Hereâ€™s an interesting piece of data courtesy The Wall Street Journal:
In the economic expansion that began in 2001 and now appears to be ending, the inflation-adjusted wages of the majority of U.S. workers didn’t grow, even among those who went to college. The government’s statistical snapshots show the typical weekly salary of a worker with a bachelor’s degree, adjusted for inflation, didn’t rise last year from 2006 and was 1.7% below the 2001 level.
The Journal notes that workers with a college degree still make 75% more than those with just a high school diploma, but the wage stagnation is affecting all those with college degrees, from new graduates to those nearing retirement.
Why? Globalization, technological improvements and more educated immigrants have all played a role in making college degrees less valuable. But economists point to this:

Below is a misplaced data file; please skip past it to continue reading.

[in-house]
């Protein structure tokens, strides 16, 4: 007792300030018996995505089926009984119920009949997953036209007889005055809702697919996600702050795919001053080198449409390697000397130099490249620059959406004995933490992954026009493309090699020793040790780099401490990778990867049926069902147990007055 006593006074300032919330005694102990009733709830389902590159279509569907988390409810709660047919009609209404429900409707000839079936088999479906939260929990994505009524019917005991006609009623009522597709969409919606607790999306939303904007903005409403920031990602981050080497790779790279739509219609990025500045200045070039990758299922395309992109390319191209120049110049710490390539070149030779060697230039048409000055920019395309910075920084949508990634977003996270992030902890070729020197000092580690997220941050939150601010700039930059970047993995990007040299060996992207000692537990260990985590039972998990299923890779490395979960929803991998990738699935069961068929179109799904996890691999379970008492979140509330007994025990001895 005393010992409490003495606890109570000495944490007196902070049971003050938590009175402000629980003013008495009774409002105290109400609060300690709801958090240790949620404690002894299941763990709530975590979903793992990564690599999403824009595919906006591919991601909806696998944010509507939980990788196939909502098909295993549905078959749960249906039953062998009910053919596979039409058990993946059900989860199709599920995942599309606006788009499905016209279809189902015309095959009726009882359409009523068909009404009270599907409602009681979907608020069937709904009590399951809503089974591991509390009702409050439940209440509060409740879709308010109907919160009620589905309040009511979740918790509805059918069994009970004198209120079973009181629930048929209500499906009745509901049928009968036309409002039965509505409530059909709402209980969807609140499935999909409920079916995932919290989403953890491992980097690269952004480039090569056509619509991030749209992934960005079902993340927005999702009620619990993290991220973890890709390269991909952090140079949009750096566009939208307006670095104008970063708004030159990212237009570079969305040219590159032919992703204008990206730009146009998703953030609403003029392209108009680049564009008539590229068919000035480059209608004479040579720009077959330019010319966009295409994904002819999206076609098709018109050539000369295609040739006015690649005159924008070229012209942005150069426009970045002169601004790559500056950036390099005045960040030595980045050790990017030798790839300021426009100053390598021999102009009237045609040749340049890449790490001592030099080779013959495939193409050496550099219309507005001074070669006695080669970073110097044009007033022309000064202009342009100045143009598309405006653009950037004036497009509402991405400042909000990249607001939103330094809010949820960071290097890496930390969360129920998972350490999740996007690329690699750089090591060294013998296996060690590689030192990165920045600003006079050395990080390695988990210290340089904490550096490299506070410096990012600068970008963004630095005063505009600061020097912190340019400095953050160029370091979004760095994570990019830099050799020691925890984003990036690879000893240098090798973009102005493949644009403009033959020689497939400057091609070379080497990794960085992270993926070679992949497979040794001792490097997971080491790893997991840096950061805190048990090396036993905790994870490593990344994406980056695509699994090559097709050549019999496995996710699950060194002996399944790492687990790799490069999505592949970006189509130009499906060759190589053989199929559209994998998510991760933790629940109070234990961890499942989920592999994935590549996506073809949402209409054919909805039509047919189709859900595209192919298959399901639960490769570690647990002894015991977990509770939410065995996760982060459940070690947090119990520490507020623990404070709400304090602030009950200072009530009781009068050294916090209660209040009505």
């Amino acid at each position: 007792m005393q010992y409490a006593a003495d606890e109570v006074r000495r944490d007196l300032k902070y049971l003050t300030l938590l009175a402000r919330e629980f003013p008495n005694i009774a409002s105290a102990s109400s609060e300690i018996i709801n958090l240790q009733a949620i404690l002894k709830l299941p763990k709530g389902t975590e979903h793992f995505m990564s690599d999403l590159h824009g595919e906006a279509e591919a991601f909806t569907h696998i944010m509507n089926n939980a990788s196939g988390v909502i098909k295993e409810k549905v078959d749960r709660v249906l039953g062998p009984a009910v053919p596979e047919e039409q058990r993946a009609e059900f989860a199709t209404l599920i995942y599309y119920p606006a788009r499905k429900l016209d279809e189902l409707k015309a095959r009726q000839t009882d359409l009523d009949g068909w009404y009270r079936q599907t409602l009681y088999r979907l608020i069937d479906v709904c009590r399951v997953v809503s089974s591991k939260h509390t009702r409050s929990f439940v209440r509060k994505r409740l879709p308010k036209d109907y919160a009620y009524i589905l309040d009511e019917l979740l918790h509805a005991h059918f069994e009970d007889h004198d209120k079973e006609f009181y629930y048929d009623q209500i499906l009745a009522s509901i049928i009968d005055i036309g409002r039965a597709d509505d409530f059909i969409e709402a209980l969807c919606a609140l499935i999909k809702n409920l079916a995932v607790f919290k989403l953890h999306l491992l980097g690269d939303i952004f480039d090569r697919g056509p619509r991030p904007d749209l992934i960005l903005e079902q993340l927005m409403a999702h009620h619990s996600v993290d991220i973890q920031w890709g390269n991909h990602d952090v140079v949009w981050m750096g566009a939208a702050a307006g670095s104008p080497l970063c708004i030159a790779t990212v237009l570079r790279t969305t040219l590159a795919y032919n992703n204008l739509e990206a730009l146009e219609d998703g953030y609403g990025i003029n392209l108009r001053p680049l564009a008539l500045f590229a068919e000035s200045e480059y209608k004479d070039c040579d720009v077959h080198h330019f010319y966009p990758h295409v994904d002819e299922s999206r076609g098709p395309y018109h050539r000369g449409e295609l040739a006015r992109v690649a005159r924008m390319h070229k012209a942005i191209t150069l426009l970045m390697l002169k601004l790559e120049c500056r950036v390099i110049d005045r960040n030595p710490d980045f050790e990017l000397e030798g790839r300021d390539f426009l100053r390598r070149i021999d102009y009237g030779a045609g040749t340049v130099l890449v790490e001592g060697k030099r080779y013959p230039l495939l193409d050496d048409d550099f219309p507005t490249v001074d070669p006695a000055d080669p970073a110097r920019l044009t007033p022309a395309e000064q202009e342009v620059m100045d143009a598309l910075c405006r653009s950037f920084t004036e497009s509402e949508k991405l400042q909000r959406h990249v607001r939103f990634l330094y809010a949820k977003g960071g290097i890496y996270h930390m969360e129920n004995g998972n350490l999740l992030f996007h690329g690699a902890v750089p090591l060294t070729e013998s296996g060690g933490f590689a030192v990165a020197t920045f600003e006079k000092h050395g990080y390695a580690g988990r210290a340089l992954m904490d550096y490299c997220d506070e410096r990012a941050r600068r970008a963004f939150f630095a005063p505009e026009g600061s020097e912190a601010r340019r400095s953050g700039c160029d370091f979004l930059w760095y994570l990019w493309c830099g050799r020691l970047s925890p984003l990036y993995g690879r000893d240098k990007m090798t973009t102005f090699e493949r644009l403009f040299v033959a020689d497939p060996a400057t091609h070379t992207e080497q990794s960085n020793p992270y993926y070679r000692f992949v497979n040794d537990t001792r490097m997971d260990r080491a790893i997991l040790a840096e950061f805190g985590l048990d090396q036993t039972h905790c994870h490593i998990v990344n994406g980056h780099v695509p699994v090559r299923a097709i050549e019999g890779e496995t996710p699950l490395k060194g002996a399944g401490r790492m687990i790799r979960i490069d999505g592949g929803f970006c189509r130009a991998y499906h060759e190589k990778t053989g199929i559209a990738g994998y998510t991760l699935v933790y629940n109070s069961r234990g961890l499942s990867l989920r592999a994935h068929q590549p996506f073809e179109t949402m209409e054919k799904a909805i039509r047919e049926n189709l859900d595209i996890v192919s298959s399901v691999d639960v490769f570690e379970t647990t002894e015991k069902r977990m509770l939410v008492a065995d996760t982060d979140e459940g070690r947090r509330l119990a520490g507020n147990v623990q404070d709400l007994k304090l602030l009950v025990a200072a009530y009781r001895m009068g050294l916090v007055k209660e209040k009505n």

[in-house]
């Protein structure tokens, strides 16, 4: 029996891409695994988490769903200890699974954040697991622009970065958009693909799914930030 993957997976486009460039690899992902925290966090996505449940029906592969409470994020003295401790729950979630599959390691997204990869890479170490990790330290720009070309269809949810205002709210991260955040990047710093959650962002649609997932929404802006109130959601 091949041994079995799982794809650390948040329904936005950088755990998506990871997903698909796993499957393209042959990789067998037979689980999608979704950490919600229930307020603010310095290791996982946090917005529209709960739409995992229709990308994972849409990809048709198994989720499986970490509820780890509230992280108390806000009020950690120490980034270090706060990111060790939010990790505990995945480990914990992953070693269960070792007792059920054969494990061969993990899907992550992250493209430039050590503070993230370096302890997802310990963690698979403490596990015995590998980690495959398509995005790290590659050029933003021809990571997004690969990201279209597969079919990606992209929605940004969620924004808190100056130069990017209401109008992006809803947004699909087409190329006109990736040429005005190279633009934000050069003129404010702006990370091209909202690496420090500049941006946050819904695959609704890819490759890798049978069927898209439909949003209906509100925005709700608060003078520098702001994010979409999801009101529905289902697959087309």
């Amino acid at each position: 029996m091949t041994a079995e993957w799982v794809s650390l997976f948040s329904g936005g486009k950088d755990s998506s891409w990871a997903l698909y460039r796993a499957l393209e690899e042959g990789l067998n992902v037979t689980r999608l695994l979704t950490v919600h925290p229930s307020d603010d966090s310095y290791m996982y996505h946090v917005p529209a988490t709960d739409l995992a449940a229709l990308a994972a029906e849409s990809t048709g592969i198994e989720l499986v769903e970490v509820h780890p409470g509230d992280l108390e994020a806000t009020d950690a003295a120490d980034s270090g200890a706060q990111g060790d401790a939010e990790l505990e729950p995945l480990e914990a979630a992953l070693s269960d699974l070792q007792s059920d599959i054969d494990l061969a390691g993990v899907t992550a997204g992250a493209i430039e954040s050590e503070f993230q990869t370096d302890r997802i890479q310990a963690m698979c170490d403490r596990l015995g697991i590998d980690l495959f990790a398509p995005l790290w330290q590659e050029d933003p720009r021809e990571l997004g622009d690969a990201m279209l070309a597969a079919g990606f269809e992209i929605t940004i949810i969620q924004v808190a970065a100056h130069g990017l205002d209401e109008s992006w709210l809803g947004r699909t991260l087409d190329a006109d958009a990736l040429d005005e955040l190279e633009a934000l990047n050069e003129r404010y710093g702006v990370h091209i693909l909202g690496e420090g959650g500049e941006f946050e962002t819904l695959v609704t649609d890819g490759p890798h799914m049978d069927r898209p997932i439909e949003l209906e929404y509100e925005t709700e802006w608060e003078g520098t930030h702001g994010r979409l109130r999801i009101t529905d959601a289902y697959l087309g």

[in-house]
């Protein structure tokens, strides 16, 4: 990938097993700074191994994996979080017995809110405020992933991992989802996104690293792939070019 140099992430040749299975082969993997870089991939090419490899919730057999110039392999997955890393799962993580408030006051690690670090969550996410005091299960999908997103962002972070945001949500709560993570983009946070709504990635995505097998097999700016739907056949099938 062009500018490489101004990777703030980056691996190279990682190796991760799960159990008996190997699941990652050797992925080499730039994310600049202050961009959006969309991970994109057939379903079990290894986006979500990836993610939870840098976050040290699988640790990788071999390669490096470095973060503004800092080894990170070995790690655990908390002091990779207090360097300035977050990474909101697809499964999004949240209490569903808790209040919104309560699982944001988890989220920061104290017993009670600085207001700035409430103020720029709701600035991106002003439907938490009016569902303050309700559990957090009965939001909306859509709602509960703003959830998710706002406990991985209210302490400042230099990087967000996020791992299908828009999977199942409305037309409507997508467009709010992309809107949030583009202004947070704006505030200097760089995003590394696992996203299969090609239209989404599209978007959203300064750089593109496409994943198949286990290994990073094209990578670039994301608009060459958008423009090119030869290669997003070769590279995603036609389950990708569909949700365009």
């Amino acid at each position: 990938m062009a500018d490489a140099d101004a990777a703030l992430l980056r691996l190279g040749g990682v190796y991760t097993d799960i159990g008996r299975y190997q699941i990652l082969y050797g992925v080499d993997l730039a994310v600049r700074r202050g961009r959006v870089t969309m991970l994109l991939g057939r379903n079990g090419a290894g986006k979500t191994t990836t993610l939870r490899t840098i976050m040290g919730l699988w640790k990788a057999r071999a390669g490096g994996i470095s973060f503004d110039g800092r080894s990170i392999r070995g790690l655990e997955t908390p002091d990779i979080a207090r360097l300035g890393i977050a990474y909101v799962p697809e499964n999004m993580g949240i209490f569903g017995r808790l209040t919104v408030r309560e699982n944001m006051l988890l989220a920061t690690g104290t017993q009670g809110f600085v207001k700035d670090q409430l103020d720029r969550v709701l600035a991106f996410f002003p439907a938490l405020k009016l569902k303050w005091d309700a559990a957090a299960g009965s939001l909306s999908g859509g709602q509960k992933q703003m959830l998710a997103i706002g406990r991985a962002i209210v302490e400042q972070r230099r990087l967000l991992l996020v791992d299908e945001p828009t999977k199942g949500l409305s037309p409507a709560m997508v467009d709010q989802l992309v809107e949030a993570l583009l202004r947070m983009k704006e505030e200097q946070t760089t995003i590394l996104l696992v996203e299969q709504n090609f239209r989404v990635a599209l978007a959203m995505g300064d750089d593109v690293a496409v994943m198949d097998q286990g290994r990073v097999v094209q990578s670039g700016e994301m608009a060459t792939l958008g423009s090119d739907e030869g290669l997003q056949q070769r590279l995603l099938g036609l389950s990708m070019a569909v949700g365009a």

The issue isn’t a lack of economic growth, which was solid for most of the 2000s. Rather, it’s that the fruits of growth are flowing largely to a relatively small group of people who have a particular set of skills and assets that lots of other people don’tâ€¦In short, a college degree is often necessary, but not sufficient, to get a paycheck that beats inflation.
Whatâ€™s this mean for those of us whoâ€™d like to be better off in four years than we are now? Get specialized. Find what we can offer that few others can. Except that can be rather difficult. Weâ€™re not all highly intelligent or extremely creative or fortunate enough to have a prestigious degree that opens more doors. Weâ€™re talking about putting a lot more work into working.
The bad news is: we are likely entering an economy that doesnâ€™t support the kind of â€œlive better than my parents didâ€ expectation that we all thought was our birthright during the last half of the 20th Century. The good news is: effort still pays in America. Make yourself valuable and you will be well compensated. Only itâ€™s not so simple as just getting a degree. Weâ€™re more on our own now. The trick will be making the transition.